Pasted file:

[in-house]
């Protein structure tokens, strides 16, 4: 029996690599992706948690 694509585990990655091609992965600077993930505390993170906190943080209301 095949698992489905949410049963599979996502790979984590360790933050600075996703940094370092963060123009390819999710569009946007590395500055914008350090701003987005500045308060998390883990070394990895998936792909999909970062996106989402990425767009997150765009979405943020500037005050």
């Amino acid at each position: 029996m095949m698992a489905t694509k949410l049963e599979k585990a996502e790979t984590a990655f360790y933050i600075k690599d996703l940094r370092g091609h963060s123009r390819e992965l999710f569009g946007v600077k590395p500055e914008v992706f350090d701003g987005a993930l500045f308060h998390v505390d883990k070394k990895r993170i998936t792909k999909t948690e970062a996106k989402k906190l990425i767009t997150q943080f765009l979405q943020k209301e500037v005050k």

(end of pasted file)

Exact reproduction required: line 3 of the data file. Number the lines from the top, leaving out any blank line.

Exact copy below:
């Amino acid at each position: 029996m095949m698992a489905t694509k949410l049963e599979k585990a996502e790979t984590a990655f360790y933050i600075k690599d996703l940094r370092g091609h963060s123009r390819e992965l999710f569009g946007v600077k590395p500055e914008v992706f350090d701003g987005a993930l500045f308060h998390v505390d883990k070394k990895r993170i998936t792909k999909t948690e970062a996106k989402k906190l990425i767009t997150q943080f765009l979405q943020k209301e500037v005050k």